Kevin Shirley   Remixing
Mike Gregovich   Engineer
Traditional   Composer
Farouk El Safi   Contributor
Ibrahim Abdel Khaliq   Contributor
Ali Abdel Salem   Contributor

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No Quarter 3.5 out of 5 based on 0 ratings. 4 reviews.
Guest More than 1 year ago
This is the CD that introduced me to the majesty of Led Zeppelin. The only problem is that upon hearing these amazing versions, the original recordings seem so primitive. Robert Plant's voice sounds great, putting the original vocals to shame. I love how the "Battle of Evermore" becomes an amazing, exotic vocal masterpiece, (this is my favourite song). All I can say is Wow!, even after almost 10 years of listening to it, it still captures my imagination. This isn't just a CD, it's an experience. It has many textures and shades of light. It's great to listen to really loud, in the case of "Kashmir", or with your eyes closed, for "Wonderful One". I'm still at a loss for words when discribing this recording, so I will just say, give it a listen, and let the music do the talking.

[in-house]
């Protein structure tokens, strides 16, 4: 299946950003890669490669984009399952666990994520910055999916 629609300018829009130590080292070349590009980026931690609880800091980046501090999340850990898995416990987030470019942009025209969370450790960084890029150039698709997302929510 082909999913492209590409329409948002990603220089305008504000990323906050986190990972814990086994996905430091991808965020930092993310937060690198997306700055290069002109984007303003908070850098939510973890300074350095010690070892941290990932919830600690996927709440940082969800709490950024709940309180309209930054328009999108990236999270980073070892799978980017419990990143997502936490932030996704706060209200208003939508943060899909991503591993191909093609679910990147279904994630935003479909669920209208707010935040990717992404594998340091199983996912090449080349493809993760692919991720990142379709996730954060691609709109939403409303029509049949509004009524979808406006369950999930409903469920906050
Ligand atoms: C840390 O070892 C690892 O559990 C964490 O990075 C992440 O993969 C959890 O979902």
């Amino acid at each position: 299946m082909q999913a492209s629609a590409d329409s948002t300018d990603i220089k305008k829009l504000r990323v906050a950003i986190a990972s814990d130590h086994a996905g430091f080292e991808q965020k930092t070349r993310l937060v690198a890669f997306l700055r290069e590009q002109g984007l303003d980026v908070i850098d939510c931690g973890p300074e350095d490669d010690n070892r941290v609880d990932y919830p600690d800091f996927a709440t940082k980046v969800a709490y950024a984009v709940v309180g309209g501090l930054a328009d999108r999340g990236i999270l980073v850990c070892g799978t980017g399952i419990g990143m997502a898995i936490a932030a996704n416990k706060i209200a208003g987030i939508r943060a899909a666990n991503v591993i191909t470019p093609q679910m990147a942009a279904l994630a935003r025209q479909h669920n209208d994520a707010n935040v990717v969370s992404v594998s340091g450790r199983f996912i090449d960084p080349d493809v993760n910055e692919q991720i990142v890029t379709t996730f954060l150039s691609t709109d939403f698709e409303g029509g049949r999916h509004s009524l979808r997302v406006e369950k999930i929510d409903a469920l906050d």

Guest More than 1 year ago
This album is a live album but the choir sounds African. This is a proof that never should do again that what is already good. Old Led Zeppelin songs has been rewened. There is a couple tracks "Gallows Pole", "Friends" and "The Battle of Evermore" that sound good but the rest of the album is awful.
Guest More than 1 year ago
This CD shows me that older musicians can and do make better music, especially when they are concentrating on their own material. Every track is excellent, most of them are better than the original, and the musicianship is excellent throughout. I can only wonder why they didn't invite John Paul Jones to join them.
Davidthemightytexan More than 1 year ago
the title has some irony in it. "unledded" it's not. it's the closest thing i've heard to having a led zeppelin reunion, unless they put the '08 reunion on cd. this could not have been perfect without j p jones on it. it was a nice tour through zep 1,2, and the lovely 3.i think plant and page know 3 was the most underrated zep album. they should have called this album "thank you" to tie off the zep era, not no quarter. that song did not come off well here. gladly,they left off the tired "stairway to heaven".